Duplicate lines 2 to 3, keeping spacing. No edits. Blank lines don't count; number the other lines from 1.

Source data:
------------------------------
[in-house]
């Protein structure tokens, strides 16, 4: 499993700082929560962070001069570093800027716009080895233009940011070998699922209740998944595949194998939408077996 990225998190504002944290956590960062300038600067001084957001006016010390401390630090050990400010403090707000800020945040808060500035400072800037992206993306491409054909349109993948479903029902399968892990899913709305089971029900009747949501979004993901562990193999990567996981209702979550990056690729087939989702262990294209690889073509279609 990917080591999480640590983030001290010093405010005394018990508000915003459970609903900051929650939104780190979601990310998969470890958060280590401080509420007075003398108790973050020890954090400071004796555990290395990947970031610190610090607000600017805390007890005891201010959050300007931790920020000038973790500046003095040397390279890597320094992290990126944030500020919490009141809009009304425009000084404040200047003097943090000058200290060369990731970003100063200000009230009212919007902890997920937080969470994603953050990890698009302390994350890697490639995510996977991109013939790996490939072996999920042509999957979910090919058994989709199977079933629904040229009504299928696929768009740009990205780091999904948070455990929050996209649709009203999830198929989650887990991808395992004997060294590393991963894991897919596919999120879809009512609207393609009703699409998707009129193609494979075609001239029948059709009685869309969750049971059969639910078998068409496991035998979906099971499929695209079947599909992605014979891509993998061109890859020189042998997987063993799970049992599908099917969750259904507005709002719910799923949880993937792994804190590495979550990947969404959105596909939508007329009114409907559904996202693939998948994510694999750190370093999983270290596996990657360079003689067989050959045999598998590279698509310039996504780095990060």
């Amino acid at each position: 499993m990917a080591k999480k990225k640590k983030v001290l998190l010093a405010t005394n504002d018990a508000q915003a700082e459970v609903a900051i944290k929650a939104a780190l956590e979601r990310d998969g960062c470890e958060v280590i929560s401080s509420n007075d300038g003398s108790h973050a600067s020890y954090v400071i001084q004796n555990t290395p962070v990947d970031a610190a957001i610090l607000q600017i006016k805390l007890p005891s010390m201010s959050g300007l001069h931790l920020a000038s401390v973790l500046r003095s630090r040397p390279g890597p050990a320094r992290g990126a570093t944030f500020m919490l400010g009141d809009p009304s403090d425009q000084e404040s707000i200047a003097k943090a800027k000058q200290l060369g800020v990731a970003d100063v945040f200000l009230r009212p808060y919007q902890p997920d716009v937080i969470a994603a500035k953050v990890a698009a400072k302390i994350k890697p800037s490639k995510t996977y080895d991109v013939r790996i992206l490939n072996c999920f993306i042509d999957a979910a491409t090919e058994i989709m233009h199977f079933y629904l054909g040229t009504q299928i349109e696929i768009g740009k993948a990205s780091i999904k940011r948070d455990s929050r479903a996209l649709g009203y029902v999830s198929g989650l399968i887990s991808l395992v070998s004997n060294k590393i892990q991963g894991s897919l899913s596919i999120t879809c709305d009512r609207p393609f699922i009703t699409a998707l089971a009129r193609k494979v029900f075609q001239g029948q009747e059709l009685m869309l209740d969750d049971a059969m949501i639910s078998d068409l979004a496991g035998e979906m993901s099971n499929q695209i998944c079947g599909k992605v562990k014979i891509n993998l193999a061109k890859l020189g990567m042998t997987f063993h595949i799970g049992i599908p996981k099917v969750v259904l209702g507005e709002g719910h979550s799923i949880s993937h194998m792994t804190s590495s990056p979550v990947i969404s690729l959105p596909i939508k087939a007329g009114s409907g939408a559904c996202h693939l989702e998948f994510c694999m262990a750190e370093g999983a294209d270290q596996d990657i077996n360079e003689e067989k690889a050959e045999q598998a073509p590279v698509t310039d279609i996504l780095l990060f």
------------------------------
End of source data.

């Protein structure tokens, strides 16, 4: 499993700082929560962070001069570093800027716009080895233009940011070998699922209740998944595949194998939408077996 990225998190504002944290956590960062300038600067001084957001006016010390401390630090050990400010403090707000800020945040808060500035400072800037992206993306491409054909349109993948479903029902399968892990899913709305089971029900009747949501979004993901562990193999990567996981209702979550990056690729087939989702262990294209690889073509279609 990917080591999480640590983030001290010093405010005394018990508000915003459970609903900051929650939104780190979601990310998969470890958060280590401080509420007075003398108790973050020890954090400071004796555990290395990947970031610190610090607000600017805390007890005891201010959050300007931790920020000038973790500046003095040397390279890597320094992290990126944030500020919490009141809009009304425009000084404040200047003097943090000058200290060369990731970003100063200000009230009212919007902890997920937080969470994603953050990890698009302390994350890697490639995510996977991109013939790996490939072996999920042509999957979910090919058994989709199977079933629904040229009504299928696929768009740009990205780091999904948070455990929050996209649709009203999830198929989650887990991808395992004997060294590393991963894991897919596919999120879809009512609207393609009703699409998707009129193609494979075609001239029948059709009685869309969750049971059969639910078998068409496991035998979906099971499929695209079947599909992605014979891509993998061109890859020189042998997987063993799970049992599908099917969750259904507005709002719910799923949880993937792994804190590495979550990947969404959105596909939508007329009114409907559904996202693939998948994510694999750190370093999983270290596996990657360079003689067989050959045999598998590279698509310039996504780095990060």
């Amino acid at each position: 499993m990917a080591k999480k990225k640590k983030v001290l998190l010093a405010t005394n504002d018990a508000q915003a700082e459970v609903a900051i944290k929650a939104a780190l956590e979601r990310d998969g960062c470890e958060v280590i929560s401080s509420n007075d300038g003398s108790h973050a600067s020890y954090v400071i001084q004796n555990t290395p962070v990947d970031a610190a957001i610090l607000q600017i006016k805390l007890p005891s010390m201010s959050g300007l001069h931790l920020a000038s401390v973790l500046r003095s630090r040397p390279g890597p050990a320094r992290g990126a570093t944030f500020m919490l400010g009141d809009p009304s403090d425009q000084e404040s707000i200047a003097k943090a800027k000058q200290l060369g800020v990731a970003d100063v945040f200000l009230r009212p808060y919007q902890p997920d716009v937080i969470a994603a500035k953050v990890a698009a400072k302390i994350k890697p800037s490639k995510t996977y080895d991109v013939r790996i992206l490939n072996c999920f993306i042509d999957a979910a491409t090919e058994i989709m233009h199977f079933y629904l054909g040229t009504q299928i349109e696929i768009g740009k993948a990205s780091i999904k940011r948070d455990s929050r479903a996209l649709g009203y029902v999830s198929g989650l399968i887990s991808l395992v070998s004997n060294k590393i892990q991963g894991s897919l899913s596919i999120t879809c709305d009512r609207p393609f699922i009703t699409a998707l089971a009129r193609k494979v029900f075609q001239g029948q009747e059709l009685m869309l209740d969750d049971a059969m949501i639910s078998d068409l979004a496991g035998e979906m993901s099971n499929q695209i998944c079947g599909k992605v562990k014979i891509n993998l193999a061109k890859l020189g990567m042998t997987f063993h595949i799970g049992i599908p996981k099917v969750v259904l209702g507005e709002g719910h979550s799923i949880s993937h194998m792994t804190s590495s990056p979550v990947i969404s690729l959105p596909i939508k087939a007329g009114s409907g939408a559904c996202h693939l989702e998948f994510c694999m262990a750190e370093g999983a294209d270290q596996d990657i077996n360079e003689e067989k690889a050959e045999q598998a073509p590279v698509t310039d279609i996504l780095l990060f």